There was a time when we celebrated the rebellious streak of then-indie filmmakers like Anurag Kashyap and Amit Masurkar. However, Arjun feels the state of the indie film scene in India has undergone a drastic change. “That sector is virtually nonexistent now,” he laments. ,Shreelancer was, I think, the last indie film that got a theatrical release. No indie film made since then had enjoyed a theatrical release opportunity as that one did. Even OTT platforms today are wary of pure indie films. Where is the avenue now for them now? The game has completely changed. That said, one advantage of OTT is that so many people— actors especially—got work because long-form content means more characters. But the pure indie filmmaker doesn’t have an outlet to release their films. It has become essential for the film to do well in the festival circuit and get picked up based on that notice. If you look at the originals or acquired content now, they all have known faces. Many of my Mumbai friends in the indie film arena find it difficult to function today. I don’t think even a film like Shreelancer can get made today without a known face in it. No chance otherwise to get an independent producer.”

However, he is also glad to see indie filmmakers who later found success in mainstream Indian cinema backing the films of up and comers with their newfound clout. “There is this film called zollywood of which nobody has heard. It’s nice to see Amit Masurkar (Newton, Sherni) attaching his name to it as a producer because he understands the struggles of an indie filmmaker very well. We need to see more such initiatives.”

Post-Shreelancer, one would assume that it would’ve fetched Arjun big offers from all corners. He did get some, but strangely enough, these took a while to come out. A week after the release of Shreelancerhe was offered Nagraj Manjule’s Jhund, opposite Amitabh Bachchan. Though the film went into production at the end of 2018 and finished in early 2019, certain hurdles delayed its progress. A month later, he got offered the role of the collector held hostage in Kamal KM’s pada, Both came out this year.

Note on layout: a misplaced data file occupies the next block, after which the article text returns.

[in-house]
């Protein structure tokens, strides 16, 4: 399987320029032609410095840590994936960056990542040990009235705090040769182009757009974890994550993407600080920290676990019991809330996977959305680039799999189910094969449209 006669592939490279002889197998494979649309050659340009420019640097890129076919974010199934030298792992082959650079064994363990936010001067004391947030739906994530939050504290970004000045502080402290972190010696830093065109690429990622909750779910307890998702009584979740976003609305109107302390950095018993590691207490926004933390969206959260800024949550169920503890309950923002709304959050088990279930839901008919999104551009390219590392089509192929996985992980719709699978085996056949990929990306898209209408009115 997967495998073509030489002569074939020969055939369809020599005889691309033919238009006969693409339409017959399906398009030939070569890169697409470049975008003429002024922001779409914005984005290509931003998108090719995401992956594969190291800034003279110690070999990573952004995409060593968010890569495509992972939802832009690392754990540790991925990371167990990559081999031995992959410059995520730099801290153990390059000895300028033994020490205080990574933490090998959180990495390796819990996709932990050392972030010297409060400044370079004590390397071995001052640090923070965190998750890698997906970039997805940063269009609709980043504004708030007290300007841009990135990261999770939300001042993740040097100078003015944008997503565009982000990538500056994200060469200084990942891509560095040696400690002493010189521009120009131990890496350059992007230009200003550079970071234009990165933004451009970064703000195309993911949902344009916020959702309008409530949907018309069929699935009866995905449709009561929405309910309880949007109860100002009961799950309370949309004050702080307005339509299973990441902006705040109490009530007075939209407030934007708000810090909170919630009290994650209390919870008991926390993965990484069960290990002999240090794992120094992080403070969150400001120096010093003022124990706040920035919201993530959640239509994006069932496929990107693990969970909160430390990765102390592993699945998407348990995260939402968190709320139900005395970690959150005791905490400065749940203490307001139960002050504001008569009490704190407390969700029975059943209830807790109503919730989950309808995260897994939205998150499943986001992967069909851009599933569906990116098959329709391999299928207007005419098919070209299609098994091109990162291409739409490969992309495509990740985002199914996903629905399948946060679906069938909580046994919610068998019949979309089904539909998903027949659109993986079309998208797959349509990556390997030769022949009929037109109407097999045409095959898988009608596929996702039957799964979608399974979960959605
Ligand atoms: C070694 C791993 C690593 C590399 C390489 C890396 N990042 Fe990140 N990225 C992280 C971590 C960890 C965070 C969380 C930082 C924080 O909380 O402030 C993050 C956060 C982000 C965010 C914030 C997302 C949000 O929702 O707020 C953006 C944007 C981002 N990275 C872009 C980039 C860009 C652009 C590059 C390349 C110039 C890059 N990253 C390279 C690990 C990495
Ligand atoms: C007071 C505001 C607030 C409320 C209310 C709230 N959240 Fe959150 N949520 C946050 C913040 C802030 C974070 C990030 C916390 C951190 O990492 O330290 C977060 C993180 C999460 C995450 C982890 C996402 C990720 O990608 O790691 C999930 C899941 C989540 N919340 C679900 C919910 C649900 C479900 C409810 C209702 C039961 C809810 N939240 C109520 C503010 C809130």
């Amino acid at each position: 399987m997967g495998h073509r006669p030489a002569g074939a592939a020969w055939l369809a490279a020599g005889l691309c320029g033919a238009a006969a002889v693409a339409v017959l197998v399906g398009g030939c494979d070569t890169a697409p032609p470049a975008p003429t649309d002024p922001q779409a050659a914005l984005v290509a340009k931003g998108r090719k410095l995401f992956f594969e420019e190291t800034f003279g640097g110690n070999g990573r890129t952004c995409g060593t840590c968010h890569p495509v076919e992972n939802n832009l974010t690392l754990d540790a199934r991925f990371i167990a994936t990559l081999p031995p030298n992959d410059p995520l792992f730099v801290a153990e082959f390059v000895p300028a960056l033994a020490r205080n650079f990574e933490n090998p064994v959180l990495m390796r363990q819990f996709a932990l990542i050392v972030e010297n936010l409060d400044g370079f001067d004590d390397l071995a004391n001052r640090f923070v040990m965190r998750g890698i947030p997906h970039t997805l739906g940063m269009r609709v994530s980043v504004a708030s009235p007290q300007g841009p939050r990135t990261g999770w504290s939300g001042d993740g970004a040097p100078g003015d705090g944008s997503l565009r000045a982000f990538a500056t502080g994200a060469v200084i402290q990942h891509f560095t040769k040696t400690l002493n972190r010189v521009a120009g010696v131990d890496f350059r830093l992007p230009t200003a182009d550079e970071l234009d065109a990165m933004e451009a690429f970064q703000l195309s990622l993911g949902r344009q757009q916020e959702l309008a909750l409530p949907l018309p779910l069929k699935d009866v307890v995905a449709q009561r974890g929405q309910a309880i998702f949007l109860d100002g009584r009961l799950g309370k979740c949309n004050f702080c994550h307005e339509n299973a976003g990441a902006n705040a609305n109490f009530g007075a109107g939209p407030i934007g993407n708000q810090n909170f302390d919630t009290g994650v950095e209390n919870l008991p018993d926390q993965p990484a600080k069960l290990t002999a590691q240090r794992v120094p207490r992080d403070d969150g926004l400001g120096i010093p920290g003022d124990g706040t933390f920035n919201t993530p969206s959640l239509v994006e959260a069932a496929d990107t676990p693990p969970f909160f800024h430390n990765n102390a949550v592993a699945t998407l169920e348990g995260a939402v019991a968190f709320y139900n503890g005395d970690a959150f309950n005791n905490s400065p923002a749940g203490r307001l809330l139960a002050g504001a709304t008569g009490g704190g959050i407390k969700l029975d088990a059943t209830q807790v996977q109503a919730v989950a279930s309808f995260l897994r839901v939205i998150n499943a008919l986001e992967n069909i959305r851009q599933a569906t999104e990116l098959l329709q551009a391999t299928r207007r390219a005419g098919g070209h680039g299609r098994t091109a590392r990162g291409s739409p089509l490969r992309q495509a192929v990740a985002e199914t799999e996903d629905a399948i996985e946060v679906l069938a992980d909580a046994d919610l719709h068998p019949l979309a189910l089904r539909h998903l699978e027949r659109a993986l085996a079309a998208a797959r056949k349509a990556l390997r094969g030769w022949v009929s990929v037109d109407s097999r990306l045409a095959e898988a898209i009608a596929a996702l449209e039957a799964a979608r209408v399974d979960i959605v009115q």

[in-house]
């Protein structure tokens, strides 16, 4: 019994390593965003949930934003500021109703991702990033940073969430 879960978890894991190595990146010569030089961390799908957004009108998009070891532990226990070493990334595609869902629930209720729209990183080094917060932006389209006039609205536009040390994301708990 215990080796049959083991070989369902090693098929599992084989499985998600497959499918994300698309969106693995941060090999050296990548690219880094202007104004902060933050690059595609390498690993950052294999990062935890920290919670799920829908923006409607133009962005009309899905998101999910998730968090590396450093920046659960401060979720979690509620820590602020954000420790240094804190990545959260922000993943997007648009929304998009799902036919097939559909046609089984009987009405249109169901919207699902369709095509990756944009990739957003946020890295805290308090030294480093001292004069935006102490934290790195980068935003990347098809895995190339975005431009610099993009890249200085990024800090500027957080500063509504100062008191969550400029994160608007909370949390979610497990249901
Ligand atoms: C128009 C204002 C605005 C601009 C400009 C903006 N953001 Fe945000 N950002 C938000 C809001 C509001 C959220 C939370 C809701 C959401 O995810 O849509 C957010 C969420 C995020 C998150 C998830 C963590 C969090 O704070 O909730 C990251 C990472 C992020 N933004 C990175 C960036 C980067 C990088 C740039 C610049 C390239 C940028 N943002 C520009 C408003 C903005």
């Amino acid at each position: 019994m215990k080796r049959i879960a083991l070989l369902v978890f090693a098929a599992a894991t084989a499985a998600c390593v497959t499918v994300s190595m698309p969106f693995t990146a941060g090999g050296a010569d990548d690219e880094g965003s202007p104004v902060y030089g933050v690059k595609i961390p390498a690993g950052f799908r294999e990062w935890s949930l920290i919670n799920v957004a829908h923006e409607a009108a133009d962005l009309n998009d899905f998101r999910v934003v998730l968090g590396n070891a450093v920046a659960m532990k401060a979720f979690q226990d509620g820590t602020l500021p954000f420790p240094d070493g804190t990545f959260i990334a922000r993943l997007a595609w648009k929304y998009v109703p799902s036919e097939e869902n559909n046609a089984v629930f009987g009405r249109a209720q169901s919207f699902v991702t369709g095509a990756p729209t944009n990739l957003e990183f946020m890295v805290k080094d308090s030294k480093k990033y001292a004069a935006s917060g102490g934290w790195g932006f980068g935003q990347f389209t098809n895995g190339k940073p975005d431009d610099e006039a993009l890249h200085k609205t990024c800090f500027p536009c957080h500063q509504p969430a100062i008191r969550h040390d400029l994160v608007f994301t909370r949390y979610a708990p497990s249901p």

It was a “strange” five-year waiting period for Arjun because, although he was delighted to be in such “important” films, “sustaining oneself for five years without earning money and work” was a huge challenge. “You know, I have been auditioning for so long in Mumbai that all the casting directors know me. But the thing is, after a point, your casting also depends on your face value, no?”

In the positively received SonyLIV series, Rocket Boys, Arjun essayed by APJ Abdul Kalam. The role, he says, was liberating and challenging at the same time. Arjun removed the bass from his voice and toned down his accent to risk losing Hindi audiences. “The goal was to get at least the essence of the man right. Remember that aside from a couple of photographs, we had no visual references of him from the 50s or 60s.”

For another nearly unrecognizable role, that of the collector in padadirector Kamal KM suggested making him a Marathi protagonist considering Arjun’s Pune background rather than asking him to learn Telugu (the character’s real-life inspiration hailed from Andhra Pradesh).

Has he anything to say about Dear Friends (a film he got via cinematographer Sameer Thahir, who had lensed Pada too)? “Well, it is difficult to answer any question about Dear Friends because it could be a potential spoiler. However, I can say it’s a story of a group of friends with all the principal actors getting equal space.”

Dear Friend hits theaters June 10